Mugabe persuaded his party faithful to endorse his preferred candidate for
the vacant post of second vice president in ZANU-PF party and government, a
post seen as a step up the ladder to his own position.
Mugabe then cracked down on senior members of a faction which had lobbied
for a rival candidate, suspending several from the party and demoting others
both within ZANU-PF structures and government, quelling any lingering
murmurs of discontent.
But the veteran leader has not publicly anointed a successor.
Analysts said while privately some ZANU-PF members wanted the succession
topic put up for discussion at Esigodini, Mugabe had fine-tuned his grip on
the party by reshuffling his lieutenants' positions to ensure that no one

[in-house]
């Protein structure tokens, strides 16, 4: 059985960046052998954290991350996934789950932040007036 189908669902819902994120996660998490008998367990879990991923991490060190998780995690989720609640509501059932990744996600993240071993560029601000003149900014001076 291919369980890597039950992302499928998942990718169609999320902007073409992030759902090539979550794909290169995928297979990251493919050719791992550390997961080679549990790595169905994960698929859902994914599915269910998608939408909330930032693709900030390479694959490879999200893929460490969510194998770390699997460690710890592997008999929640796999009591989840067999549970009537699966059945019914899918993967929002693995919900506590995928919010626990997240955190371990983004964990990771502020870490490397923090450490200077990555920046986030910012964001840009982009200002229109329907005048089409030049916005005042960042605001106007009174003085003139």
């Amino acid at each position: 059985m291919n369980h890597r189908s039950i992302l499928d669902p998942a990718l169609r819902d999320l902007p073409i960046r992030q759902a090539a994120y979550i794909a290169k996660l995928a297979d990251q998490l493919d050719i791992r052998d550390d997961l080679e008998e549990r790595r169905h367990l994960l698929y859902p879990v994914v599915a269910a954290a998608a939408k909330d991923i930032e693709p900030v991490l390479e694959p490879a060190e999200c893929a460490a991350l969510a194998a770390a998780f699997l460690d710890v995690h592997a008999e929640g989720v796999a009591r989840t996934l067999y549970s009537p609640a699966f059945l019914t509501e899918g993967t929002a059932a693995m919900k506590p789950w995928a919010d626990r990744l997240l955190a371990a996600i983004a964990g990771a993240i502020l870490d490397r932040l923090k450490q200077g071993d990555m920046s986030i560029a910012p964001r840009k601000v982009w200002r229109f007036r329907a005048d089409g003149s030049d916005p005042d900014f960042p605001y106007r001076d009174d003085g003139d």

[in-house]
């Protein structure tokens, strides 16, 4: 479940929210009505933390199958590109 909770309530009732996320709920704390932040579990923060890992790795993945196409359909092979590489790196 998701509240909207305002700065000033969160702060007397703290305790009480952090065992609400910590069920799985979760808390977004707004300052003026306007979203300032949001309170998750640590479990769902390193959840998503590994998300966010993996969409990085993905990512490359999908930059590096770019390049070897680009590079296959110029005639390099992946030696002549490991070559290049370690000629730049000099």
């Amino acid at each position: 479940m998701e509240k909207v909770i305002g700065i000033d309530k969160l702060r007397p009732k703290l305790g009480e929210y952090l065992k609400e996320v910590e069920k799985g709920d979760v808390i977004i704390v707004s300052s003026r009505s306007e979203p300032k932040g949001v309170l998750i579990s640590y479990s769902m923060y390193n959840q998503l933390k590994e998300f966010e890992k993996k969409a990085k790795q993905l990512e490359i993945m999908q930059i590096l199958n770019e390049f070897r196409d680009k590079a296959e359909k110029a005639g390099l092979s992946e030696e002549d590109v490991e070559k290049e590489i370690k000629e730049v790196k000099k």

stokes the fires that threatened to engulf ZANU-PF at last year's
"The faction leaders from last year's debacle have retreated and it is still
too early for them to re-enter the gladiator (arena) because the dust has
not settled," Masunungure said. -- Reuters
Mail and Guardian
Susan Njanji | Harare, Zimbabwe
08 December 2005 01:55
Zimbabwean President Robert Mugabe opens the annual congress of
his ruling Zanu-PF party on Friday, buoyed by his recent big win in
controversial senate elections and infighting that has left the opposition
About 5 000 delegates of the Zimbabwe African National
Union-Patriotic Front (Zanu-PF) will converge on the small town of Esigodini
in the southern Matabeland province, an opposition stronghold where the
party won all five seats for the new senate in the polls last month.
The three-day congress held under the theme "Consolidating Our
Gains" is to take stock of Zanu-PF's victories in the March parliamentary
vote and the November senate elections, said party spokesperson Nathan
Under Mugabe's leadership, Zanu-PF has kept a tight grip on
power in Zimbabwe ever since the Southern African country won independence